I don’t know that limiting pleasures makes much difference, but every opportunity to act with kindness should be observed.
Read a book? I’m reading all the time, trying to learn more, hoping it’ll make a difference…and Rabbi Pliskin is a wonderful author.
Ask a friend what I need to do to improve? Here we are back at people trying to make me believe that I’m a citizen of Israel again. That’s what I’ve been hearing lately about how I need to improve.
Part of the Rabbi’s commentary on Re’eh states:
One of the indications of the existence and necessity of the Oral Torah — an explanation and clarification (later redacted as the Talmud) of the written Torah (The Five Books of Moses) — comes from verse 12:21 “You will slaughter animals … according to the manner I (God) have prescribed.” Nowhere in the Torah are we instructed in the manner of shechita, ritual slaughter. One might conclude that there was a very sloppy editor. Or — one might conclude that there are additional teachings (the Oral Law/Talmud) clarifying and amplifying the written Word.
There are some people who believe that there is only “Biblical Judaism” and not “Rabbinic Judaism” and that the Bible tells you everything you need to know about observing the mitzvoth.
Except that R. Packouz just demonstrated that it doesn’t. That’s one of the assumptions of some of the people who want me to have citizenship in Israel along with the natural citizens, the descendants of Abraham, Isaac, and Jacob…the Jewish people.
My friend Tom sent me a link to a website he said would explain what he’s been trying to tell me. I went there and read through it. I felt like telling the site owner, “1998 called. They want their website back” (I have this “thing” about archaic web design).
Anyway, this is part of what struck me besides having to scan completely from one side of my monitor to another just to read a single sentence:
I am very encouraging to people who want to embrace Jewish tradition, making the lifestyle of Judaism, their own. I offer this personal caution however: as you adopt traditional halacha and make it your own, do not make the traditional halacha a matter of conscience. That is truly your choice. Distinguish between the literal commandment, and the traditional “how to” in walking out that commandment.
Don’t let your fences become walls. Walls that keep out the blessing of a healthy relationship with HaShem, or walls that make your circle of brothers and sisters ever more small.
Like I said, “Biblical” Judaism” vs. “Rabbinic” Judaism. It’s like listening to someone say they love Israel but not Jewish Rabbis, Sages, and Tzadikim. How would the website owner observe the commandment of shechita given that he embraces the “literal commandment” (which is not described at all in the Torah) but not the “traditional ‘how to'”?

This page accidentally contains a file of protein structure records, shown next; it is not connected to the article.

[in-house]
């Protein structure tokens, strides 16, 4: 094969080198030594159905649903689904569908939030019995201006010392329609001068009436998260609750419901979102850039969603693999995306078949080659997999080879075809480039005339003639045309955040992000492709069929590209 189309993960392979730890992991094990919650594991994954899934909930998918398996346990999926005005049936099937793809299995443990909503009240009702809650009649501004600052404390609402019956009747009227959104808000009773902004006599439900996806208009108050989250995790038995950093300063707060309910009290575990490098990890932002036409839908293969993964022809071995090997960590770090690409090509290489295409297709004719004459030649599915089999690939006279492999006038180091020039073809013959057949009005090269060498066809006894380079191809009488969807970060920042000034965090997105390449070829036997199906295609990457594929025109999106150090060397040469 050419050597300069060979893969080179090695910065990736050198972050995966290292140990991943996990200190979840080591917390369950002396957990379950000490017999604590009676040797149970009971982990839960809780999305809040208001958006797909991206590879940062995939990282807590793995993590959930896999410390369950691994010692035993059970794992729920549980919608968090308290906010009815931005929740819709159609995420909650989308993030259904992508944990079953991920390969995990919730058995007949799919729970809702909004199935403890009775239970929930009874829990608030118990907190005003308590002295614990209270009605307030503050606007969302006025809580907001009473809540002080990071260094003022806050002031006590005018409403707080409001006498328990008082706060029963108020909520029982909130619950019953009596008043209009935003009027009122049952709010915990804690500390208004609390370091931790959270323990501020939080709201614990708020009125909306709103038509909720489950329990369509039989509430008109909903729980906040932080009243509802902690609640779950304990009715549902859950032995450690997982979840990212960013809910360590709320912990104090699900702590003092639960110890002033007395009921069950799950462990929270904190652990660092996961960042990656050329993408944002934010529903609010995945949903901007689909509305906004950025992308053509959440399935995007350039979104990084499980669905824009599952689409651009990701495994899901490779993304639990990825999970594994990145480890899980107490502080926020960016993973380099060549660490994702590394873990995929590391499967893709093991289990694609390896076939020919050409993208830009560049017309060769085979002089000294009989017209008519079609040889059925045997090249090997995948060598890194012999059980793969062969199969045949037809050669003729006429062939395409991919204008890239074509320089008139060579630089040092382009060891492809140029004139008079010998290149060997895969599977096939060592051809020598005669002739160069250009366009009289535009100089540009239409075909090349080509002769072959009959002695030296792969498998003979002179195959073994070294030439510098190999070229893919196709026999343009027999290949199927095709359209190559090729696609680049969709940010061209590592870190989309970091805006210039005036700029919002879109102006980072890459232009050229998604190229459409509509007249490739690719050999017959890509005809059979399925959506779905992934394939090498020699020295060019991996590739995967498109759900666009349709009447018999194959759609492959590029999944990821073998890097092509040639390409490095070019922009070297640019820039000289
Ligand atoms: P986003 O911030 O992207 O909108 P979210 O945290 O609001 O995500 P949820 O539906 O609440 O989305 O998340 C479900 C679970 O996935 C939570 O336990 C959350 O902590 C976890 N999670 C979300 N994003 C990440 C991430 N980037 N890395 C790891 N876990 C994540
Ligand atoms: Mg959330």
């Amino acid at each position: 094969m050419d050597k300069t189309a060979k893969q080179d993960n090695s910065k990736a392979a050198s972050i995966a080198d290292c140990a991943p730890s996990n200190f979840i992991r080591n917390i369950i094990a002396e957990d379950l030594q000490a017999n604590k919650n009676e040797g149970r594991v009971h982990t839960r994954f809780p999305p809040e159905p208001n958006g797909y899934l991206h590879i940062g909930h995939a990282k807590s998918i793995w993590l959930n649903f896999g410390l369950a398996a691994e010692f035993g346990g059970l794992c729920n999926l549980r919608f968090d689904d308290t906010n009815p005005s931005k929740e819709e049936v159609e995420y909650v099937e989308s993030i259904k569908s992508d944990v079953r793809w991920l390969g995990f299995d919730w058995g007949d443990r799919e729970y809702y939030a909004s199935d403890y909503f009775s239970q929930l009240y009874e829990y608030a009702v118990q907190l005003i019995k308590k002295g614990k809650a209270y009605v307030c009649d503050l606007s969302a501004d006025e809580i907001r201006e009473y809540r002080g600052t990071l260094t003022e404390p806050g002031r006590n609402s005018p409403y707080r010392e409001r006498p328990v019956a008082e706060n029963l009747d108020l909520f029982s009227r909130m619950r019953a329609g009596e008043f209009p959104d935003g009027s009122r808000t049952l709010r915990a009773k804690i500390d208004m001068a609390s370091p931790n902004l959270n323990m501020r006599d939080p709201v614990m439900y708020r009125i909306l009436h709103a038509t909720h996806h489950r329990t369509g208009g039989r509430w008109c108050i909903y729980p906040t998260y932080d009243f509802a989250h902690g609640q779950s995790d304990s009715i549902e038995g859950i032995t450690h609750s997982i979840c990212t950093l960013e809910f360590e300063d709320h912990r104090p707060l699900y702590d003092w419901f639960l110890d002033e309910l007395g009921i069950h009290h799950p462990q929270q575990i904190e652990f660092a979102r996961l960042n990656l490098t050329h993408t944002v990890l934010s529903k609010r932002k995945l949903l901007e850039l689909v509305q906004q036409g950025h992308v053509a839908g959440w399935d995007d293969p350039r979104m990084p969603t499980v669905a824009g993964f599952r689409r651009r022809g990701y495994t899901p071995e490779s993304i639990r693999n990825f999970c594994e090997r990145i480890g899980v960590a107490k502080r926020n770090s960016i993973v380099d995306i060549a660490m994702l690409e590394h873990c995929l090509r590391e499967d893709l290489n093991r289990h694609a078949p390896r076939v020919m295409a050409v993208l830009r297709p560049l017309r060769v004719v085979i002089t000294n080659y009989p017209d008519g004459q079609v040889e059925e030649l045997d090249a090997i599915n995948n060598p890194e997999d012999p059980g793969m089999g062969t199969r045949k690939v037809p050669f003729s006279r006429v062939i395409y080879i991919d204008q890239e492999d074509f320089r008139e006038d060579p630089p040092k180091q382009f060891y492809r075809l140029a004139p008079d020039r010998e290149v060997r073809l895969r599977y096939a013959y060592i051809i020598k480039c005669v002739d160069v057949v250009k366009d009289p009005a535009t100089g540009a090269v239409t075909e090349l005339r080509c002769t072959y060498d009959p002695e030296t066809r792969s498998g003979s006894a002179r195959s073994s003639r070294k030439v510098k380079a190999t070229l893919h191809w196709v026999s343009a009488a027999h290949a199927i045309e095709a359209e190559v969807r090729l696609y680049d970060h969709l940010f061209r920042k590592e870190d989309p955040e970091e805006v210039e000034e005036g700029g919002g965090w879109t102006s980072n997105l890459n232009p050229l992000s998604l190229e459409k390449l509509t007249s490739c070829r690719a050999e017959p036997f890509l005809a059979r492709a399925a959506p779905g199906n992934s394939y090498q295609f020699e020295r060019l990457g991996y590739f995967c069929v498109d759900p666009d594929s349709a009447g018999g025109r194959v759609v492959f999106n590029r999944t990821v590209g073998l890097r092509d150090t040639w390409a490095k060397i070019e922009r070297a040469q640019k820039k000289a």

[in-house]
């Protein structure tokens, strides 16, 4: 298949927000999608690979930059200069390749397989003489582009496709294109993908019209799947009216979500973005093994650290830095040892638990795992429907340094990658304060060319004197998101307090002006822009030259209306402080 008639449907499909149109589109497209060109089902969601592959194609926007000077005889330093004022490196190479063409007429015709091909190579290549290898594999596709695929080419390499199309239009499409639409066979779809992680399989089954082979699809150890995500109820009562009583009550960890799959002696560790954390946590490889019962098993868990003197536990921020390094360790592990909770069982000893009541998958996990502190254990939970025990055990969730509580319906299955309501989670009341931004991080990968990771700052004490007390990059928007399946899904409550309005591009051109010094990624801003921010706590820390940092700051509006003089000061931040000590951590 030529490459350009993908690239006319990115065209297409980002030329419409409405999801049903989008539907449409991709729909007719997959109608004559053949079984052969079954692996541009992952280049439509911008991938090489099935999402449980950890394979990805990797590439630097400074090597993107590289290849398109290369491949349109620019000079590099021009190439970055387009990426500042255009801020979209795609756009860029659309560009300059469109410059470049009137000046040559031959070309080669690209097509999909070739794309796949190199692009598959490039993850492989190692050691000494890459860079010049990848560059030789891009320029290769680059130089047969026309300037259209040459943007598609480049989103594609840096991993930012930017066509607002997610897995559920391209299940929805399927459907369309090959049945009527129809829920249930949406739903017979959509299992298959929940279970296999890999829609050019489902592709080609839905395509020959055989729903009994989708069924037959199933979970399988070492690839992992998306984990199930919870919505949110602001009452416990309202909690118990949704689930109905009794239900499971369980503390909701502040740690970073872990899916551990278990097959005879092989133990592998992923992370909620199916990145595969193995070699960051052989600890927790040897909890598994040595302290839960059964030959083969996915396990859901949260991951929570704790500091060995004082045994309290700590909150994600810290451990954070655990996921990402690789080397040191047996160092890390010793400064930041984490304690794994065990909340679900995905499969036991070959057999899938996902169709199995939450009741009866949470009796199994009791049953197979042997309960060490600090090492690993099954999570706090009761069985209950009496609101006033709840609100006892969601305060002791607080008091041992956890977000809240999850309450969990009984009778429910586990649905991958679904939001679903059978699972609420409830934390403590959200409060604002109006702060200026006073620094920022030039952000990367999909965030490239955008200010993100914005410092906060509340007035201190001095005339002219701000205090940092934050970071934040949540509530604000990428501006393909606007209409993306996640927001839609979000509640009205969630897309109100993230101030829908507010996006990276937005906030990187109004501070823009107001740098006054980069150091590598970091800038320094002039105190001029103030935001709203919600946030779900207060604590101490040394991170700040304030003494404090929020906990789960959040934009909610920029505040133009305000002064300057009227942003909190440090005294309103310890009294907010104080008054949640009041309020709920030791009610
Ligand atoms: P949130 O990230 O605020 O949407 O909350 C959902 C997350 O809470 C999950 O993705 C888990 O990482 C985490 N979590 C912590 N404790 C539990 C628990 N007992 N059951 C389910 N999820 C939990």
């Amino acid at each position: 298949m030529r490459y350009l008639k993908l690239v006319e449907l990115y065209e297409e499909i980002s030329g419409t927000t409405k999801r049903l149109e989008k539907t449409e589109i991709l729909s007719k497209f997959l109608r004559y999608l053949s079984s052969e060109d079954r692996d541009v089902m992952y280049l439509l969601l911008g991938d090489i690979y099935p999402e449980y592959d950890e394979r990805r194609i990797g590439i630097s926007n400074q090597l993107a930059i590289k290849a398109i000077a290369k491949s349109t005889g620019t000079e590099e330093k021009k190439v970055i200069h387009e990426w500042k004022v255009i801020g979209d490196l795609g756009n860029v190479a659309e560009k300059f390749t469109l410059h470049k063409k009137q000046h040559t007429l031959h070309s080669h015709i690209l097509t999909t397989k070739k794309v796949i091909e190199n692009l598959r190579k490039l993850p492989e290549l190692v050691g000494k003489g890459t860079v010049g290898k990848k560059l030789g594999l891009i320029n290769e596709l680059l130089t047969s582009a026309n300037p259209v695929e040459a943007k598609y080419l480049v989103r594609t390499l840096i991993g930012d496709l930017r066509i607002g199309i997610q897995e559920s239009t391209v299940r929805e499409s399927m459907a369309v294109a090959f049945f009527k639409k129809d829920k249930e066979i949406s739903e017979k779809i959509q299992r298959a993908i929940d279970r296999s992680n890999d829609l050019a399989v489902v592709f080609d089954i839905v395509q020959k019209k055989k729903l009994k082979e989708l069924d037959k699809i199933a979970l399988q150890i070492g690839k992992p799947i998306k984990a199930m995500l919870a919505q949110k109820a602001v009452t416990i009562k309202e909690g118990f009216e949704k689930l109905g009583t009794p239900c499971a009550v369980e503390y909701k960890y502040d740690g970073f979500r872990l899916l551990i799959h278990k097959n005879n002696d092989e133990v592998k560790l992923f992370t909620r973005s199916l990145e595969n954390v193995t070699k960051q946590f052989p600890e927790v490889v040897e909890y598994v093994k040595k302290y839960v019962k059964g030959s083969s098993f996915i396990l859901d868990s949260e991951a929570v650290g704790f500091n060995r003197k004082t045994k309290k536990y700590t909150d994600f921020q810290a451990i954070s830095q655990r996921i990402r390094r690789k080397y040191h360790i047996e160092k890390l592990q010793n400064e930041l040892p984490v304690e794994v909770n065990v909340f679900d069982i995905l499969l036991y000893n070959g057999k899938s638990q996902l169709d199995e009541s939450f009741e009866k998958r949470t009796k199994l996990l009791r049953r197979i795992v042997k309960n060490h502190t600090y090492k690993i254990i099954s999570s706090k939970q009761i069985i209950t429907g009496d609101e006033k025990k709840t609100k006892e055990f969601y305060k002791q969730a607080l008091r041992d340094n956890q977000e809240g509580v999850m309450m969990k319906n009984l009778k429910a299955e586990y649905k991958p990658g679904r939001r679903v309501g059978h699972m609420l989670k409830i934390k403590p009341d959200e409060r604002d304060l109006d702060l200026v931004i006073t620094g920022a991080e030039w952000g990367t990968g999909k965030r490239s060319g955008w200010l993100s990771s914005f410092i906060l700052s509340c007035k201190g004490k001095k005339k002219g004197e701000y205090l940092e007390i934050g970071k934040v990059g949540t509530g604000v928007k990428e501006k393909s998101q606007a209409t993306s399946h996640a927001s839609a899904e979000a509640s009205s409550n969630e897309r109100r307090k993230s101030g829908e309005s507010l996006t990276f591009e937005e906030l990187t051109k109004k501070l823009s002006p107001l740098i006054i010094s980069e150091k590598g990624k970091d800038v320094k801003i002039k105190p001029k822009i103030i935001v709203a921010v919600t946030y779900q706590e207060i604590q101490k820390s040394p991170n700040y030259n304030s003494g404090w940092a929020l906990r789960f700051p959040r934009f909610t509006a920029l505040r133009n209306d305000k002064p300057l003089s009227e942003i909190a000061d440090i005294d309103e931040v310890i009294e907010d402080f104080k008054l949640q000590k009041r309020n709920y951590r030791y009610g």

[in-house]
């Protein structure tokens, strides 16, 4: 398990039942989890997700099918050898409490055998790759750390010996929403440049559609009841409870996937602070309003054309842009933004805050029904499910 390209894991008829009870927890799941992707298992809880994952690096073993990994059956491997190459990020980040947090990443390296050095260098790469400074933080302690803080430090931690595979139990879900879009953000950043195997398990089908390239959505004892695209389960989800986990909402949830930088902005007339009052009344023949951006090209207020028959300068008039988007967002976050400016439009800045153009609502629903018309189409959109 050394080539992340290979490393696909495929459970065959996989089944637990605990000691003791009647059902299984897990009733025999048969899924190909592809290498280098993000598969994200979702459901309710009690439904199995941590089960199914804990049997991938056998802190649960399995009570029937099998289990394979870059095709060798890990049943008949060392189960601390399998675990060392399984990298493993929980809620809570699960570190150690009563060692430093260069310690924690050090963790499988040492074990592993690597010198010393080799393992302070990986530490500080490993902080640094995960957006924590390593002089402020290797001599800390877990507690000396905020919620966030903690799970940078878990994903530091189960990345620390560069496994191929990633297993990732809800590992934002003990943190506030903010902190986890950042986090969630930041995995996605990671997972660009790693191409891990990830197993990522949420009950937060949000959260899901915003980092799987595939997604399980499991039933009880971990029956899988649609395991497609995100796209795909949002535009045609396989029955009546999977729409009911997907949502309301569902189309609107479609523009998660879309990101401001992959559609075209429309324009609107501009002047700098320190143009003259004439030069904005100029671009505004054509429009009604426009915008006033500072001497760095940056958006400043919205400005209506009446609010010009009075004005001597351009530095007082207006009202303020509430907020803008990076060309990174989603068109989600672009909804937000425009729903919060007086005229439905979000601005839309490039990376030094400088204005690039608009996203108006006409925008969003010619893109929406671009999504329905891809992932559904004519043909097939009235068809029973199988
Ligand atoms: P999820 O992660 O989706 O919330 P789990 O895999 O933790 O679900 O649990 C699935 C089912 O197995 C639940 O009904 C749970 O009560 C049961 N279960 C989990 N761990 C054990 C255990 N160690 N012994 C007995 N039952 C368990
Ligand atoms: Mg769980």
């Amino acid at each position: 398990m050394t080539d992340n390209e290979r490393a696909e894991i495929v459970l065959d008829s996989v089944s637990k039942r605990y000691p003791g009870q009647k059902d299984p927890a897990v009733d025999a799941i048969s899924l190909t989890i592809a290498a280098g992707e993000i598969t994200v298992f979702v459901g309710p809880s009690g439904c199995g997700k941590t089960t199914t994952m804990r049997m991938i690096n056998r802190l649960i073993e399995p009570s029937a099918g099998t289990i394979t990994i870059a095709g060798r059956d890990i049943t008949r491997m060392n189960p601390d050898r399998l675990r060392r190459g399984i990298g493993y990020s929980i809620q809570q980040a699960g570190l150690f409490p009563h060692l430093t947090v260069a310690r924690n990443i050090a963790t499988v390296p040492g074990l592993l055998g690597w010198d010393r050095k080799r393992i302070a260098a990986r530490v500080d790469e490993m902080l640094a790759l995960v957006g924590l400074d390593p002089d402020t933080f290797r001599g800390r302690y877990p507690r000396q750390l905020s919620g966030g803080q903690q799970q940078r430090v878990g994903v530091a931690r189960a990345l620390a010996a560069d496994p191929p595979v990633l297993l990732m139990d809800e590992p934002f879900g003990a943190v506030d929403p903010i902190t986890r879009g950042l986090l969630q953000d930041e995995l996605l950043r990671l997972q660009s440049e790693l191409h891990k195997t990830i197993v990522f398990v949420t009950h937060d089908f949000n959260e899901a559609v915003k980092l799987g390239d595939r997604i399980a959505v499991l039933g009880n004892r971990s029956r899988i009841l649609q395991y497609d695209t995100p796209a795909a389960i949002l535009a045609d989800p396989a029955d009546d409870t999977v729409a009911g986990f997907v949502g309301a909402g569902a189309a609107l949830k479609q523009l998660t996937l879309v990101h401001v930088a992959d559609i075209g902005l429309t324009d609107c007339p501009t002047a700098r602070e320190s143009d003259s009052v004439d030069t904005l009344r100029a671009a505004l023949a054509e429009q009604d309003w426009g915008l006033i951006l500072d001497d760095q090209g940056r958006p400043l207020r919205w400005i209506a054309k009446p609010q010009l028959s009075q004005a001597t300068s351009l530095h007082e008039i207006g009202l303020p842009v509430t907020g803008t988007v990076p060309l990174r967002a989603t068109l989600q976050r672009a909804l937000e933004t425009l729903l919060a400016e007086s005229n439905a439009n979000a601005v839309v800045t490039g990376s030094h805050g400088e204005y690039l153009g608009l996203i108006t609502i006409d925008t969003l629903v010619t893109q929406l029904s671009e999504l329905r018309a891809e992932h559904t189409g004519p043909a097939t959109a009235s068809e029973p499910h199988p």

How can I reconcile sentences such as:
Jew and Gentile, One in Messiah. We have One King, we are One People, and we have been given One Torah…
…with statements like:
Standing in Prayer with all Israel
How? It doesn’t make sense.
The bottom line is that I’m not going to tell me wife that I have as much right as she does (she’s Jewish) to the Land of Israel and that I intend on davening with a Jewish minyan (because if I’m under the same obligation as observant Jews, I should have the right to become part of a minyan), keeping Glatt Kosher (actually, if my wife made that choice, I’d do so as well because we live together), wearing a kippah and talit katan during my waking hours, and keeping “Biblical” Torah whilst ignoring thousands of years of Jewish interpretation on just how to do that.
Not only would it be bad for family life, I don’t see that being said in the Bible.
I also have no intention of using this as another platform for getting into another “he said/she said” debate over One Law vs. distinctive application of Law. If it comes up again as part of my reading and studying, so be it. I’m certainly going to continue reading and studying. But these debates are not the focus of my life, They can’t be.
They are a spiritual dead-end.
Look at what Rabbi Packouz was paying attention to. He was advising anyone reading his words (well, any Jewish person) to prepare themselves physically and spiritually for the upcoming High Holidays. While not all of us observe those events, it might not be a bad idea to take the portions of his advice that apply more universally to us…to me.
What do all these arguments have to do with a relationship with God? If God, for some strange reason, chooses to give me an inheritance in Israel, I will be totally shocked and probably overjoyed. On the other hand, if He doesn’t (and I hardly expect such a thing), it won’t come as a surprise and frankly, we are all fortunate to get what God gifts us with. I’ll take what He gives me out of His abundant graciousness which includes every day He allows me to live.
You open your hand and satisfy the desires of every living thing.
What’s wrong with just accepting what God gives us, whatever that may be? Sure, as Rabbi Packouz says, there are plenty of things we all can do, Jew and Gentile alike, to help improve our situation, to learn more, to help others more. These are the things of God. Therefore, these are the things I choose to make important to me.
If I’m putting up fences, then the only thing they keep in or out is me. If I choose to put a fence around Israel to protect her from me, then that’s a choice I make and it affects no one but me. If God chooses to discipline me for that choice, as the Righteous Judge, that’s His right.
But I can’t imagine that He would punish loving and protecting Israel or His Chosen People. If I’m going to err, I’ll err on that side of the debate and let God treat me as He will.
But we have this treasure in earthen vessels, so that the surpassing greatness of the power will be of God and not from ourselves; we are afflicted in every way, but not crushed; perplexed, but not despairing; persecuted, but not forsaken; struck down, but not destroyed…
–1 Corinthians 4:7-9 (NASB)
Addendum: Revisiting a blog post written by Derek Leman over two years ago called We’re Not All the Same. The reader comments along with Derek’s article makes for good reading and reminds me that this argument has been around for awhile and will probably be around when Messiah comes to teach us how to be better disciples.
Another Addendum: Consider this Part 2.